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A truly outstanding documentary
Gordon-117 December 2007
This is a documentary to expose the sexual abuse done by catholic clergymen to children, and to expose the subsequent systematic cover up done by the church.

Due to the disturbing nature of the film, it is hard not to judge it without reference to morals. It is wrong to abuse children. I never imagined the extent of betrayal and deceit in the catholic priests' scandal. It is shocking, scary and disgusting.

Talking about the film proper, I think it is very nicely done. How Jyono's family turns from support to anger is touchingly portrayed. Putting Nancy's trauma with Jyono's support seem to give a balanced picture of the situation. That is, until later, when the truth is revealed. Anne Jyono's trauma is central to the film, because Anne still has faith despite all the wrongs done to her. The most heartbreaking scene in the film is when Anne breaks down after hearing her father lost faith and announces that "There is no God".

With the actual convict also appearing to give interview, I find "Deliver Us From Evil" the most convincing and truthful. It is sad to see that O'Grady's guilt is very superficial.

A truly outstanding film is able to evokes a plethora of emotions. Especially sadness, disgust, sympathy. "Deliver Us From Evil" is able to do all these. It seamlessly takes viewers into a journey of trauma and despair of the victims; the guilt of the family members for being to trusting; deceit and ruthless lies to cover things up.

The other brave souls, who overcome all the obstacles and let the world know about these heinous crimes, are remarkable. The people who funded and worked on this film are remarkable. They face an insurmountable giant and they are not afraid to speak out. They need to let the world know. This film is shocking, touching and saddening. It breaks my heart to see hundreds of thousands of lives wrecked by their trusted authority figure. I hope "Deliver Us From Evil" will deliver children away from evil.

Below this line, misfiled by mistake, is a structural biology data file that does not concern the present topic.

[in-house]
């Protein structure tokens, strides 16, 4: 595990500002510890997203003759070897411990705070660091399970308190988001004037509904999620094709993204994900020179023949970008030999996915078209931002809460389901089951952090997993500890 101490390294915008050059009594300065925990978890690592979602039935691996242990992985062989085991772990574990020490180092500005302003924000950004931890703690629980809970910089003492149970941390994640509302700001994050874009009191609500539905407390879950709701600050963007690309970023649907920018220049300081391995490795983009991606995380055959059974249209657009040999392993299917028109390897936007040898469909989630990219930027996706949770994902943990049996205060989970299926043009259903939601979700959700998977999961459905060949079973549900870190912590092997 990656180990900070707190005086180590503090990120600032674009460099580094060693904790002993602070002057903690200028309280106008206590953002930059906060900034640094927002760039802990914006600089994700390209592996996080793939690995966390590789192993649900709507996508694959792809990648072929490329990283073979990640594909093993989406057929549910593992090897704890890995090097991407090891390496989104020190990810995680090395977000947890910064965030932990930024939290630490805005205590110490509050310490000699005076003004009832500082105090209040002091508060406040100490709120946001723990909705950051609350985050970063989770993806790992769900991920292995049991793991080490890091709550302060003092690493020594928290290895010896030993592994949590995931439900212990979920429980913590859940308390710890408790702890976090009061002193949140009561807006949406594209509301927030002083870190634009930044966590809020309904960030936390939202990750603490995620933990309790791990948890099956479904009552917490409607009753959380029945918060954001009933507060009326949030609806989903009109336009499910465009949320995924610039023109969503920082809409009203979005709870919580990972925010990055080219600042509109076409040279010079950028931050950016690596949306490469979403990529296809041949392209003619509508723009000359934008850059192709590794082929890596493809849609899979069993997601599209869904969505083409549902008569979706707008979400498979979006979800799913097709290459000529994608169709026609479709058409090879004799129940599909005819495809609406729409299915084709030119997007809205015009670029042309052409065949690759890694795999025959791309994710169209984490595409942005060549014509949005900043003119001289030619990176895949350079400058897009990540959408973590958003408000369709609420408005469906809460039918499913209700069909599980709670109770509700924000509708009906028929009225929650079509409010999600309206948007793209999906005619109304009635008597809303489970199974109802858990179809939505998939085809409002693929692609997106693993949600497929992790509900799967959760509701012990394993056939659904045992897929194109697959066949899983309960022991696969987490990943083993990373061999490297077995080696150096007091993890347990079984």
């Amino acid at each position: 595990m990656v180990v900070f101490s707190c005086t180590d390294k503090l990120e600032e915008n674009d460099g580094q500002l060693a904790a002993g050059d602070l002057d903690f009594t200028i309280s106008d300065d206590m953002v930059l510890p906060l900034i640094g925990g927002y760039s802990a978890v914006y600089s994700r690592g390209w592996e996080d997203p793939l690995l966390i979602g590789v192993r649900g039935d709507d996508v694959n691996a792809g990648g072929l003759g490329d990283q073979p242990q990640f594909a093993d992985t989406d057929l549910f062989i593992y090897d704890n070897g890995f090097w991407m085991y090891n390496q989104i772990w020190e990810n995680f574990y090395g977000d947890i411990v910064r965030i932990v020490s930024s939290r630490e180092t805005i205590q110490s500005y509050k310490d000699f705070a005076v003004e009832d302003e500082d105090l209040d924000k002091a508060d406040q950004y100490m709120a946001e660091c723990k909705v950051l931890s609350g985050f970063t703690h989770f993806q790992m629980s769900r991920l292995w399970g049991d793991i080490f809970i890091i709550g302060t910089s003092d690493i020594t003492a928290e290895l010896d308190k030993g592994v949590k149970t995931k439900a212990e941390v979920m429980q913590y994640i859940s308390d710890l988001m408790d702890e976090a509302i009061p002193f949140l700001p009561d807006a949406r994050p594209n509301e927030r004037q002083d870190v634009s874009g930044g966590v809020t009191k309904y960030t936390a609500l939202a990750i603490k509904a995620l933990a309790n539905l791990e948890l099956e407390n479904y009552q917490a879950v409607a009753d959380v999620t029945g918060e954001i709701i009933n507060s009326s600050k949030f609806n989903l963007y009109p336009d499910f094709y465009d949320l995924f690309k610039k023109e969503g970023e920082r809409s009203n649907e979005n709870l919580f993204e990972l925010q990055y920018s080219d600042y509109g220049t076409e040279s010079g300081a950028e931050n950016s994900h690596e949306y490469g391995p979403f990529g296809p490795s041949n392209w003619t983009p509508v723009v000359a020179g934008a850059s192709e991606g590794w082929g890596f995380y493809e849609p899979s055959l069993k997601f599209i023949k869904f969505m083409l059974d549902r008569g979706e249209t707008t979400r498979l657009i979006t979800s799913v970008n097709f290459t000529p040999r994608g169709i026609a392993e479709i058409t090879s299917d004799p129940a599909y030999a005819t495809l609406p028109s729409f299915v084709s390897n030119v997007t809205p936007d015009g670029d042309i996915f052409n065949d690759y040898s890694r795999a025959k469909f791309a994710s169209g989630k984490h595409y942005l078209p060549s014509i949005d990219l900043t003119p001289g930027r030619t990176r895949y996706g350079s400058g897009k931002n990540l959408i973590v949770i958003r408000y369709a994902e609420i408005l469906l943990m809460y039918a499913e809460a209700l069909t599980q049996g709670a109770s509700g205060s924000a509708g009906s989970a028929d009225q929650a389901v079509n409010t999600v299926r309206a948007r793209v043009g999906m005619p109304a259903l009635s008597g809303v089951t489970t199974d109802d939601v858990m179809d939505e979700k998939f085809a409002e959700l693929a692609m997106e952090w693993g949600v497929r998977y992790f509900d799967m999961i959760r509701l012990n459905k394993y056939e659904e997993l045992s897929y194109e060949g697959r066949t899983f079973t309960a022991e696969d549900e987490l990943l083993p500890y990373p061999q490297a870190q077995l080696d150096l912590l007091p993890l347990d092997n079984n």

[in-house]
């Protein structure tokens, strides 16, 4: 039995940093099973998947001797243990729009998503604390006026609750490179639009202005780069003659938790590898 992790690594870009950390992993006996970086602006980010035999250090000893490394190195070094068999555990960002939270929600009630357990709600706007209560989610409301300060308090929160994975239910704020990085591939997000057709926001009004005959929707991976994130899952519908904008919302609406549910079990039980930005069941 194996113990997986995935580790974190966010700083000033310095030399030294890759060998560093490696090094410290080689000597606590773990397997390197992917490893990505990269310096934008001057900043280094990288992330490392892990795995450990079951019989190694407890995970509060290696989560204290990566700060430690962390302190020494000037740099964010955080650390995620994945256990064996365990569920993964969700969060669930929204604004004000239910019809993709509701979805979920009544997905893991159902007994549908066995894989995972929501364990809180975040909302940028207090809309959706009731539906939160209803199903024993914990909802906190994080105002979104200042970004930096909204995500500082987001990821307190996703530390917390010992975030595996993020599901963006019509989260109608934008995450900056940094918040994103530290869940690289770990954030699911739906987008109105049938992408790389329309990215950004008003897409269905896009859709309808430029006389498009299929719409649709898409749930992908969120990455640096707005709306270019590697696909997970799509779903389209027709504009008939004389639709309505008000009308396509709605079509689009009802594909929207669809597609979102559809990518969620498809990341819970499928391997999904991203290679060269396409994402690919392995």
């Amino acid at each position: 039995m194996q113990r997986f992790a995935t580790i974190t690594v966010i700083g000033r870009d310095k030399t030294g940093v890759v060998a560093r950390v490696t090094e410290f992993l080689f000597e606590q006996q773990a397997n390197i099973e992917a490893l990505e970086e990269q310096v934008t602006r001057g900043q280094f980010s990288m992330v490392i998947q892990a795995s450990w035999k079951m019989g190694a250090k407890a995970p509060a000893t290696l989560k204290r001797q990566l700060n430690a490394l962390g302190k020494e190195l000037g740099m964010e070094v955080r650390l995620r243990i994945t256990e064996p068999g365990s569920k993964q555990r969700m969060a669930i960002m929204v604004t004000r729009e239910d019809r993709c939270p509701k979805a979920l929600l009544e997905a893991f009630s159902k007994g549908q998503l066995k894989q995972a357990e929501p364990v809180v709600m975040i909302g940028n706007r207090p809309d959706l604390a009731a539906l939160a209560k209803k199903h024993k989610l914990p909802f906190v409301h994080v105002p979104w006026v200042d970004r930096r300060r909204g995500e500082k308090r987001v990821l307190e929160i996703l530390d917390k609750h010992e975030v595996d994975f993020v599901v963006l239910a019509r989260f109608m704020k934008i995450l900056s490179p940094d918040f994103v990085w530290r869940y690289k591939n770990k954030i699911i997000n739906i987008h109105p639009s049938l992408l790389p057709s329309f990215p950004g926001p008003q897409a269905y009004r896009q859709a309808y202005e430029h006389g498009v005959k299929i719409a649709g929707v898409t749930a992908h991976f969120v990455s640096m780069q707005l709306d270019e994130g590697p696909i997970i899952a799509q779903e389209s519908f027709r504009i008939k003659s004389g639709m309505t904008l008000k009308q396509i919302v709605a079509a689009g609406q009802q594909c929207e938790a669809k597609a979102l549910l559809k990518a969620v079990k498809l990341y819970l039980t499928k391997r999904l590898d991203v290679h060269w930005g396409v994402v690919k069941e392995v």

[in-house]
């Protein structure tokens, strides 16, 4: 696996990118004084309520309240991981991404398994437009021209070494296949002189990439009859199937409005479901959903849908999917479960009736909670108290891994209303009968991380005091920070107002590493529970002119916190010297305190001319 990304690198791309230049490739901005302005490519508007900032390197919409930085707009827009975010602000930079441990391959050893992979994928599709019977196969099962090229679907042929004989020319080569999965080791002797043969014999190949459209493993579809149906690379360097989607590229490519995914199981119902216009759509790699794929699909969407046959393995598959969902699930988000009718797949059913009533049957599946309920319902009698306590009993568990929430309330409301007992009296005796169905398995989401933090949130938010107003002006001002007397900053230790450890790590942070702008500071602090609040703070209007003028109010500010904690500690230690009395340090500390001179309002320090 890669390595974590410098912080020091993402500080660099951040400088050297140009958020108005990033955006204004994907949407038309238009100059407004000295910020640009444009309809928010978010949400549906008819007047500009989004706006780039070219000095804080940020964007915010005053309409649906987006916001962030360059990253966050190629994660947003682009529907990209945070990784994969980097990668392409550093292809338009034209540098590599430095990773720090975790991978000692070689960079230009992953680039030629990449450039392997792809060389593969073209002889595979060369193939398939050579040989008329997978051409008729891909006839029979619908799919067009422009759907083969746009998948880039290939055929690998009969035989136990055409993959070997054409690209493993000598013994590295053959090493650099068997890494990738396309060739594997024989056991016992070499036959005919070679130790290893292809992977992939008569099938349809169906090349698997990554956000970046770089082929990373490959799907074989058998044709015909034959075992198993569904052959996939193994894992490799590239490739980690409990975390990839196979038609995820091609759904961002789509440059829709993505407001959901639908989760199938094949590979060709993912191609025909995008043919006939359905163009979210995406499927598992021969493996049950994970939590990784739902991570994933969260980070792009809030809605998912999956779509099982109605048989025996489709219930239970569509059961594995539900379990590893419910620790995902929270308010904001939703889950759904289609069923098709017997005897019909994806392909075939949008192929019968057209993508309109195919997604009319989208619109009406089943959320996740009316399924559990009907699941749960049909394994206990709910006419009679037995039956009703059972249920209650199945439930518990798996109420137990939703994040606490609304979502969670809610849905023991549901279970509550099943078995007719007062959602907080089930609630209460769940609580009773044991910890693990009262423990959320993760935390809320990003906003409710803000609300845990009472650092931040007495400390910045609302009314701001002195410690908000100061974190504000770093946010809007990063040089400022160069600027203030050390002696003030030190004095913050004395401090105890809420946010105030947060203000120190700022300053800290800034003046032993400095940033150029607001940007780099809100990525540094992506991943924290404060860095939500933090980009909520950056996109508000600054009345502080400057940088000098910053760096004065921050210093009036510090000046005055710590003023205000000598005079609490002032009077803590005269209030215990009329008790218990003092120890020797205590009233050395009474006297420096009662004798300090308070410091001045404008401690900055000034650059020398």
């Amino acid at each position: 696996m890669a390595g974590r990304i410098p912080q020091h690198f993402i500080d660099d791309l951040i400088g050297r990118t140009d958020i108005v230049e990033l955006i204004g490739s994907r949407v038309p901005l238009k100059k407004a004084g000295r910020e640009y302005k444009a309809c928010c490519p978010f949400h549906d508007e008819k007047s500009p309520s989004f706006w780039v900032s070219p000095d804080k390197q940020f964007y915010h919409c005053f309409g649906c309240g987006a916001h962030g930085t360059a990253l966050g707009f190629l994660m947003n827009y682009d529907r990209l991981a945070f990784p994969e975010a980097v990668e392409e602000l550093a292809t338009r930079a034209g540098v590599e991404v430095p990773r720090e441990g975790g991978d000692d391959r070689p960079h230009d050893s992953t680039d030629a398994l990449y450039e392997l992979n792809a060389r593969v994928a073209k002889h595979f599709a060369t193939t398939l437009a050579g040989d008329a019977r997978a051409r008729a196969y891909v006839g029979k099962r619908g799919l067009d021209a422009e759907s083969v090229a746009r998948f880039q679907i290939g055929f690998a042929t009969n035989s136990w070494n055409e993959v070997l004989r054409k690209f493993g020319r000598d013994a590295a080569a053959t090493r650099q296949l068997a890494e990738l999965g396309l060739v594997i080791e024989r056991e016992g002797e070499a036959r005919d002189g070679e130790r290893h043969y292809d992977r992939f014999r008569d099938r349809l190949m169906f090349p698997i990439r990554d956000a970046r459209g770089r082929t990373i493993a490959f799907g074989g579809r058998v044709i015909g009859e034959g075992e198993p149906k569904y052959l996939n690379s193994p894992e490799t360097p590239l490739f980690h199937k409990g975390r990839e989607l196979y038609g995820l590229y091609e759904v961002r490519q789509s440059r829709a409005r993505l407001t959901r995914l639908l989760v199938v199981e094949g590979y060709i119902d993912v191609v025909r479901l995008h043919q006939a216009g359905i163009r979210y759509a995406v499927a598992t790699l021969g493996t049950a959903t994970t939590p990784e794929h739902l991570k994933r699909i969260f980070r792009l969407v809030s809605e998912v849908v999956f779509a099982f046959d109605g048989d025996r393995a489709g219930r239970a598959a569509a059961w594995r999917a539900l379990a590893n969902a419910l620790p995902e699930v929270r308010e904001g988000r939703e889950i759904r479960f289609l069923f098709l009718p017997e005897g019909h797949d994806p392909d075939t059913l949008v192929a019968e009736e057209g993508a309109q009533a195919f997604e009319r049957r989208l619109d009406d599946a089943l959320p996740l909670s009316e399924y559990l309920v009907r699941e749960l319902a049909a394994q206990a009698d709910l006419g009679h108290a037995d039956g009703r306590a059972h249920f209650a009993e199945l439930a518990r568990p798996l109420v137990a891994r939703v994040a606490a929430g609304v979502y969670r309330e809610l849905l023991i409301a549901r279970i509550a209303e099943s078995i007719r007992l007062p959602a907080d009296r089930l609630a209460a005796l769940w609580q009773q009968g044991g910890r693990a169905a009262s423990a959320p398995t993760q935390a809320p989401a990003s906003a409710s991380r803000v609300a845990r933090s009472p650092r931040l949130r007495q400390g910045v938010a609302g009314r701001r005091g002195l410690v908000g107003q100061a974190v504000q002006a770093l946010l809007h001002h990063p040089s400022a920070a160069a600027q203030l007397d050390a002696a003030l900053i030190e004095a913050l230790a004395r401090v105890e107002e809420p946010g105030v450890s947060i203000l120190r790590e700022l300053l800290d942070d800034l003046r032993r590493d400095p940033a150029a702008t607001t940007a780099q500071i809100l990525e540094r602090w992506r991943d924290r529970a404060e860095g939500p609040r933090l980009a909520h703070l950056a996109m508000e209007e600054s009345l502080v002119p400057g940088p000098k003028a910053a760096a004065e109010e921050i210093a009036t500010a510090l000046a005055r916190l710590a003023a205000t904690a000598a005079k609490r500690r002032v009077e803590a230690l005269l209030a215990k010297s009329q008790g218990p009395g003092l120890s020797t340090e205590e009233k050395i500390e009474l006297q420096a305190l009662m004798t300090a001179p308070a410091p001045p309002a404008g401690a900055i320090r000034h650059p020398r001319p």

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Absolutely riveting
LeRoyMarko9 September 2006
We've known for a while now that what goes on in the confessional is not always the will of God. But the way this documentary is put together, it just moves you deep inside. The film is unassuming at first but is gathering a lot of steam from segment to segment. I was choked with emotions when one victim's father is expressing his rage. I was fighting tears during most of the film. It was hard not be moved considering the victims' plight and considering the very priest that presided over my wedding was himself imprisoned for sexual assaults committed in the past. Some will say that Amy Berg's documentary paints a one-sided pretty ugly picture of the Catholic Church. But the Church didn't always help itself when expressing doubt, ignoring or by just refuting cases of abuse committed by priests. The director was there at the premiere of her documentary at the Toronto International Film Festival. It was interesting to hear her talk about Father O'Grady. For her, it seems that by agreeing to be interviewed for this film, it was some kind of a way to be freed from whatever guilt he may have. You can sense that this guy puts a lot of importance in showmanship. Seen at the Varsity, during the Toronto International Film Festival, on September 9th, 2006.

88/100 (***½)
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An Awesome Documentary!
choralman2200015 May 2007